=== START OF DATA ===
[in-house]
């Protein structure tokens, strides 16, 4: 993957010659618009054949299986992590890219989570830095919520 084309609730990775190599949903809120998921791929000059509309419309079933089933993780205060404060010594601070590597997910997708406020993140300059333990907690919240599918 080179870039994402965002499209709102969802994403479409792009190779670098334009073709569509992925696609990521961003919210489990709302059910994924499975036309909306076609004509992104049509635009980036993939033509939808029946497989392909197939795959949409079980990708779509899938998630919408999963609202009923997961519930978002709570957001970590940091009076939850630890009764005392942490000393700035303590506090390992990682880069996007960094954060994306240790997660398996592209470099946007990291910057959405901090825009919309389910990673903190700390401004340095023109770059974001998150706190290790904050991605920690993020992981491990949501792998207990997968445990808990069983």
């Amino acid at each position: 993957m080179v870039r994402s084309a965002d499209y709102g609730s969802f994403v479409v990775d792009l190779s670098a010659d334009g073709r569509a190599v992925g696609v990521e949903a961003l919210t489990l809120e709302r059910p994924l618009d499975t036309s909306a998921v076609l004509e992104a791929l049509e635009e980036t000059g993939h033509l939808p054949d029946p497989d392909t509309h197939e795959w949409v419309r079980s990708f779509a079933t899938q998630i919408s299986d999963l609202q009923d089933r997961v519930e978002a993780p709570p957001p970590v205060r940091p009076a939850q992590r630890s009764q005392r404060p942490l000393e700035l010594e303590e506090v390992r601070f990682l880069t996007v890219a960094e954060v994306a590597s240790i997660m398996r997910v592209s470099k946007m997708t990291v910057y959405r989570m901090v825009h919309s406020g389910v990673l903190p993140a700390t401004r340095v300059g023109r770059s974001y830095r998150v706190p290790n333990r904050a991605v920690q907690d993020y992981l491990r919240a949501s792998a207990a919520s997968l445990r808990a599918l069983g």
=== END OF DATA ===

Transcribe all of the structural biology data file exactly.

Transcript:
[in-house]
């Protein structure tokens, strides 16, 4: 993957010659618009054949299986992590890219989570830095919520 084309609730990775190599949903809120998921791929000059509309419309079933089933993780205060404060010594601070590597997910997708406020993140300059333990907690919240599918 080179870039994402965002499209709102969802994403479409792009190779670098334009073709569509992925696609990521961003919210489990709302059910994924499975036309909306076609004509992104049509635009980036993939033509939808029946497989392909197939795959949409079980990708779509899938998630919408999963609202009923997961519930978002709570957001970590940091009076939850630890009764005392942490000393700035303590506090390992990682880069996007960094954060994306240790997660398996592209470099946007990291910057959405901090825009919309389910990673903190700390401004340095023109770059974001998150706190290790904050991605920690993020992981491990949501792998207990997968445990808990069983």
């Amino acid at each position: 993957m080179v870039r994402s084309a965002d499209y709102g609730s969802f994403v479409v990775d792009l190779s670098a010659d334009g073709r569509a190599v992925g696609v990521e949903a961003l919210t489990l809120e709302r059910p994924l618009d499975t036309s909306a998921v076609l004509e992104a791929l049509e635009e980036t000059g993939h033509l939808p054949d029946p497989d392909t509309h197939e795959w949409v419309r079980s990708f779509a079933t899938q998630i919408s299986d999963l609202q009923d089933r997961v519930e978002a993780p709570p957001p970590v205060r940091p009076a939850q992590r630890s009764q005392r404060p942490l000393e700035l010594e303590e506090v390992r601070f990682l880069t996007v890219a960094e954060v994306a590597s240790i997660m398996r997910v592209s470099k946007m997708t990291v910057y959405r989570m901090v825009h919309s406020g389910v990673l903190p993140a700390t401004r340095v300059g023109r770059s974001y830095r998150v706190p290790n333990r904050a991605v920690q907690d993020y992981l491990r919240a949501s792998a207990a919520s997968l445990r808990a599918l069983g």